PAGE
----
SB 594
Modifies provisions relating to utility uses and service
LR Number:
Last Action:
5/18/2012 - H Calendar S Bills for Third Reading w/HCS
Journal Page:
HCS SB 594
Calendar Position:
Effective Date:
August 28, 2012
House Handler:

Current Bill Summary

HCS/SB 594 - This act modifies provisions pertaining to utilities.


This act allows an applicant for a salvage dealer license to list a wireless telephone number as the means for the public to contact the place of business.

This section is identical to HB 1691 (2012).


The act requires any telecommunications or cell phone service provider to provide call location information to law enforcement if law enforcement makes such a request when responding to an emergency that involves potential death or serious injury and the call location information is needed immediately. No cause of action may be brought in any court of law against a telecommunications or cell phone service provider, or their employees or agents, for providing the information required in the act. The act does not prohibit telecommunications or cell phone service providers from developing their own protocols for voluntary disclosure of call location information.

This section is identical to TAT/HCS/HB 1108 (2012).


The act allows telecommunications providers, broadband service providers, and rural electric cooperatives to enter into written agreements to attach equipment to other telecommunications providers' or rural electric cooperatives' poles for the purpose of deploying electric smart grid or broadband technology. The act does not confer any additional authority or duty to the Public Service Commission to regulate pole attachments. Certain provisions of the act also apply to cable television providers and other transmitters of information not capable of providing broadband service except the laws in effect as of August 28, 2012, shall continue to govern with regard to easements with these entities.

Under the act, a service provider wishing to attach equipment to another provider's pole must give prior notice to the pole owner and the pole owner has 15 business days in which to respond. The 15-day timeframe does not apply when the pole owner is engaged in large-scale emergency repairs or disaster recovery. The pole owner must let the attaching service provider know whether any modifications are necessary to the pole before the attachment can be made, in accordance with applicable safety and reliability codes.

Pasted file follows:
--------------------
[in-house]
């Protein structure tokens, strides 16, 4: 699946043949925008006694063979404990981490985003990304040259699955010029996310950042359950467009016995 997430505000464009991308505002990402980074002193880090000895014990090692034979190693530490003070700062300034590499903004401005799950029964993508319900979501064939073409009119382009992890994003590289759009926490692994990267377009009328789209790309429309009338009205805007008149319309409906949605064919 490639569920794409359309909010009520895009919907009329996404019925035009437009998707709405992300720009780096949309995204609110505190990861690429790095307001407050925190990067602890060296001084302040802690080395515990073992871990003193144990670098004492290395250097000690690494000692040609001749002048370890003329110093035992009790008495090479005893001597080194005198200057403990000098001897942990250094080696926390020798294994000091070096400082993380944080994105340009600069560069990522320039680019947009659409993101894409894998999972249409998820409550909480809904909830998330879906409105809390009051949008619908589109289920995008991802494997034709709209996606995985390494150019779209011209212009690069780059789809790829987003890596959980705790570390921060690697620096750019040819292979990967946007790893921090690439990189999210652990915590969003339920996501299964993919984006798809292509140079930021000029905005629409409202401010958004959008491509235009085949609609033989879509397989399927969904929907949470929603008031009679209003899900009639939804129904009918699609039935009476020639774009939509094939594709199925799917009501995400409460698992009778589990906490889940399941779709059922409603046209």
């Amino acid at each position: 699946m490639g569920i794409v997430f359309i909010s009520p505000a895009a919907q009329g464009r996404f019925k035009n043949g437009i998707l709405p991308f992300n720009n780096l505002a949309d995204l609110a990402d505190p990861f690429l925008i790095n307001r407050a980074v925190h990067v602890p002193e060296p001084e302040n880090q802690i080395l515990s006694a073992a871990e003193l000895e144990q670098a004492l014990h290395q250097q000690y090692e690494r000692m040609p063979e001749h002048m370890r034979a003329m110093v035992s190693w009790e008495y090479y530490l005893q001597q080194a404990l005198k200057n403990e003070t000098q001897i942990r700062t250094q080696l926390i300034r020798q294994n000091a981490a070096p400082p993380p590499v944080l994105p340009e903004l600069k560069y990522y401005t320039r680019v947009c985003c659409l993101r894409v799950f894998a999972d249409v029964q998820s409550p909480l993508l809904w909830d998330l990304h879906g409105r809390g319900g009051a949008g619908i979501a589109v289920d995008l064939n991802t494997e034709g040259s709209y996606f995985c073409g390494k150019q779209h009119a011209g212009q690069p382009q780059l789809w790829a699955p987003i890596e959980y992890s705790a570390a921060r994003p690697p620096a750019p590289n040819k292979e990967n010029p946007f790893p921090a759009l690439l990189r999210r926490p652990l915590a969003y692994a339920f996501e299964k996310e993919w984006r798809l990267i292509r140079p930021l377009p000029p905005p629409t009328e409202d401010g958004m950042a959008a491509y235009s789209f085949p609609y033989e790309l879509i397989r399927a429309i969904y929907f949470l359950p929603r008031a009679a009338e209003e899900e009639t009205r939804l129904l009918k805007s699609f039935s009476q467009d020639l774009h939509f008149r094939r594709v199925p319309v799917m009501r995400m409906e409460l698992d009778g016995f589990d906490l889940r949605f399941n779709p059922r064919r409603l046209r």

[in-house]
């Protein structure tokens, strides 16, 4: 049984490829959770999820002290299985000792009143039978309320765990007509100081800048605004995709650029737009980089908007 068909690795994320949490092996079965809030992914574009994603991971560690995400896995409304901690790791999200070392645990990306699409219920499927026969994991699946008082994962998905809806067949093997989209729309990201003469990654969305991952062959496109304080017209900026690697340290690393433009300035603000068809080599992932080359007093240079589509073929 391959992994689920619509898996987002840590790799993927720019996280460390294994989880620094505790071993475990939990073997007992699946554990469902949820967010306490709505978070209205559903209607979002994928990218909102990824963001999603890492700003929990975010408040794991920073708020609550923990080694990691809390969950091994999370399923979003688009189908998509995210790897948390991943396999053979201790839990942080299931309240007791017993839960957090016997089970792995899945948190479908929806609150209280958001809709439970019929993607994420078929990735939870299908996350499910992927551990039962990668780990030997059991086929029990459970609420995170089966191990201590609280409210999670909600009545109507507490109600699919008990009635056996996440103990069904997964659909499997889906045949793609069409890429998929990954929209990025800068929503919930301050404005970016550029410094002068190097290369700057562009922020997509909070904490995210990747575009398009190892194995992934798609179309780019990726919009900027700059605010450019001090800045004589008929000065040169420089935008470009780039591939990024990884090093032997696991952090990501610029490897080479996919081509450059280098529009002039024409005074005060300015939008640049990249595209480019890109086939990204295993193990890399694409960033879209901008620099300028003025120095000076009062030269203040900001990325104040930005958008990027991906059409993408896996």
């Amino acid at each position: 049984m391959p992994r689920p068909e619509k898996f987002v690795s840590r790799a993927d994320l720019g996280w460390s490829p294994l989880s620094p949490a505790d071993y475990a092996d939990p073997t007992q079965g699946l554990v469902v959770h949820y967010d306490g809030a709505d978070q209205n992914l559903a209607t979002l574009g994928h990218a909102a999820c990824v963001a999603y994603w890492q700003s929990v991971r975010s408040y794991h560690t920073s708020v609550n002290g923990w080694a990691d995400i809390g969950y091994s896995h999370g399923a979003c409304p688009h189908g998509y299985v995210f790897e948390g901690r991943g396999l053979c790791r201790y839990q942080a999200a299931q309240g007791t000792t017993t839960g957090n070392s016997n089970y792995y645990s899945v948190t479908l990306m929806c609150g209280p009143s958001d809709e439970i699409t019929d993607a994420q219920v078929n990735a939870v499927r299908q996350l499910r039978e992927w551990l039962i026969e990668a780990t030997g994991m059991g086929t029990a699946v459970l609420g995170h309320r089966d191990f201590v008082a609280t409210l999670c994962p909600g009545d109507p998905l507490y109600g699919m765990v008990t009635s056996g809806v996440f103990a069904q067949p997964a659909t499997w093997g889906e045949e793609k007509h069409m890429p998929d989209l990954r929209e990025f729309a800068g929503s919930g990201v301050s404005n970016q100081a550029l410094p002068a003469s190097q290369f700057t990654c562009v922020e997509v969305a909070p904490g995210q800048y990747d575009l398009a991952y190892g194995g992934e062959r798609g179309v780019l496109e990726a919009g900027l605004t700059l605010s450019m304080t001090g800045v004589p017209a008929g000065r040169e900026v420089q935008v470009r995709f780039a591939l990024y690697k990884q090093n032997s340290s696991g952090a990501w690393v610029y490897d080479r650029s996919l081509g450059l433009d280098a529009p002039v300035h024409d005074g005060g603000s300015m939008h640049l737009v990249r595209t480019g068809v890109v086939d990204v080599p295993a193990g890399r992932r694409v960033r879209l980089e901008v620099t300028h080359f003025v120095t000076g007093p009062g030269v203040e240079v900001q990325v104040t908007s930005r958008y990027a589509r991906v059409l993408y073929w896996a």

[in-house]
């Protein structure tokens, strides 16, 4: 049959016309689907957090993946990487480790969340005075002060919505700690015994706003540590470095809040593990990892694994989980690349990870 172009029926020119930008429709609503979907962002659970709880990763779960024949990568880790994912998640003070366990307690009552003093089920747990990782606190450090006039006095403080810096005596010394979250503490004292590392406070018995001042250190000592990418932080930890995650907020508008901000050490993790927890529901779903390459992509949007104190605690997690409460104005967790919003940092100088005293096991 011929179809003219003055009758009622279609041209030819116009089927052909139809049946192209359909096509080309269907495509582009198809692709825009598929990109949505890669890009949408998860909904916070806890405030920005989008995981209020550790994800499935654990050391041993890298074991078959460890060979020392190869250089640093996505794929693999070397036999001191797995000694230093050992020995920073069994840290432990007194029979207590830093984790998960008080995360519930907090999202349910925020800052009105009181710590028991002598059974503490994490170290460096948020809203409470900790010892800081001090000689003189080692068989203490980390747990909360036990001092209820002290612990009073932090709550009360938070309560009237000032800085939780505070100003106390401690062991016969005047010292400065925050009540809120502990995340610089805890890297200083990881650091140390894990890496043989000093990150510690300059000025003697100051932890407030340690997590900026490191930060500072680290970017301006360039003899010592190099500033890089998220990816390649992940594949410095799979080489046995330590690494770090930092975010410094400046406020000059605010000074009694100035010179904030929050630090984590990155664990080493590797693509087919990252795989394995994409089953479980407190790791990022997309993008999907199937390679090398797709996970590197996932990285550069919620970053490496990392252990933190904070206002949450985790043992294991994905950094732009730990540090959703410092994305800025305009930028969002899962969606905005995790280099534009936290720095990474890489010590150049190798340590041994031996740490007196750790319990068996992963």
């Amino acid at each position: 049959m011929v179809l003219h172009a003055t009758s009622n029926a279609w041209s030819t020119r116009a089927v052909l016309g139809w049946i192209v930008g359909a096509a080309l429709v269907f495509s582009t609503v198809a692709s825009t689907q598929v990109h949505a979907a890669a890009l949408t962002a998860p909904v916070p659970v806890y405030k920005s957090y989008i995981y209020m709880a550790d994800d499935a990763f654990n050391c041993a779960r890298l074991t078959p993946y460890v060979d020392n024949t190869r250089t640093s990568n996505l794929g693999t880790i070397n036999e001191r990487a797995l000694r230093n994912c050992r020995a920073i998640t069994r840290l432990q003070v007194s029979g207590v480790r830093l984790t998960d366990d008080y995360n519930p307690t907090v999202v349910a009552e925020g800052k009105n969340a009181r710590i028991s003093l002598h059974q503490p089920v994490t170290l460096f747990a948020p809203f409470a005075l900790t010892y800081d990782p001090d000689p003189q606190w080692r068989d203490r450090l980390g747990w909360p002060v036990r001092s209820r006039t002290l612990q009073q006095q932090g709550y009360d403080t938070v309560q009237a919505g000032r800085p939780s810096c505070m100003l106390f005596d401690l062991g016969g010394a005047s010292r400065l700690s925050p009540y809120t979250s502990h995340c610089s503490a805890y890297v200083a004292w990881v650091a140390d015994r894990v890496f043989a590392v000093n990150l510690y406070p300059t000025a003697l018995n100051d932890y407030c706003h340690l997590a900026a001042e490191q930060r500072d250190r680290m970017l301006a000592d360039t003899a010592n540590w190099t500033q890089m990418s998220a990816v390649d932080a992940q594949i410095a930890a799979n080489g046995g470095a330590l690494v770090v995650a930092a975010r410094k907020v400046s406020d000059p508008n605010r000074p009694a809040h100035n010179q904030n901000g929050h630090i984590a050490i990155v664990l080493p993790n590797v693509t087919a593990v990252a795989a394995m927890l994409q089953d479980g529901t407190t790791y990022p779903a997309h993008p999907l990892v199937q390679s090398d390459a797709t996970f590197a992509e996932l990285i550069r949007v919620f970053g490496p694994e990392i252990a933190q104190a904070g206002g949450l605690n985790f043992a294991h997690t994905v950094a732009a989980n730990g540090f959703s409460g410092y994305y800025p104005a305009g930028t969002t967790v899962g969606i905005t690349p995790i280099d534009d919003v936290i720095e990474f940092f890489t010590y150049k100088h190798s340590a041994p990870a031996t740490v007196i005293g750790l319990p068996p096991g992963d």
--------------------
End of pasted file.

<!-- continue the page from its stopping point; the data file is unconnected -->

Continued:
The service provider attaching equipment to another's pole is responsible for any damages caused by the attachment and must pay the reasonable costs of any necessary repairs to ensure the safety and reliability of the pole owner's system is not affected. A pole owner may charge a penalty and retroactive pole attachment fees to anyone who attaches equipment to any of its poles without having given the required prior notice. The penalty amount can be set by the parties involved, or in the case of disagreement, the penalty is 25% of the pole attachment fee for up to 12 months.

Pole owners may charge reasonable fees for attaching equipment to their poles. The fee can be agreed upon by the parties involved but must be set on a per-pole basis and should not exceed the reasonable costs to the pole owner. Existing contracts for pole attachments are not affected by the act but after they expire, any new contract must comply with the act's requirements and the new pole attachment fee may not exceed the old pole attachment fee by more than 10% per year except in certain circumstances when the old fee was determined to be too low.

When the parties cannot agree on a pole attachment fee, they may request mediation. If mediation does not resolve the matter, the pole owner sets the fee and the other party may file a petition in circuit court.

The act provides procedures for a pole owner for collecting past-due pole attachment fees that it believes are owed. If a pole owner prevails in a court action to recover past-due fees, it may be awarded past-due attachment fees, interest and penalties, and reasonable attorney fees.

The act provides that for any easement or right-of-way interest acquired by a pole owner before August 28, 2006, for the location of its poles, the pole owner does not have to get permission or otherwise seek approval from the easement holder for any attachments to the pole, unless the easement or contract specifically requires otherwise. This provision does not apply to cable service providers.

Property owners may seek reasonable compensation for any decrease in the use or value of their property caused by pole attachments. Additionally, property owners may request from a rural electric cooperative pole owner a one-time compensation payment of $500 per mile for the distance the attached line crosses their land. Any such payment must be at least $100 per parcel and is only applicable in certain circumstances as specified in the act.

The act does not limit a property owner's right to compensation for damages as relating to pole attachments under the act.

The act includes a non-severability clause.

This section is similar to HCS/HB 1361 (2012) and SB 891 (2012).

SECTIONS 407.1095 TO 407.1107 - DO-NOT-CALL LIST

Under current law, only landline telephone numbers may be placed on the state Do-Not-Call list. This act allows cell phone numbers to also be placed on the list. Additionally the act prohibits telemarketers from sending a fax, text message, or graphic, video or audio communication to any phone number on the list.

These sections contain provisions similar to provisions in TAT/HCS/HB 1549 (2012); SB 199 (2011), SB 633 (2010), SCS/SBs 65 & 43 (2009), SCS/SBs 840 & 857 (2008), SS/SCS/SBs 49, 65, 210, 251 (2007).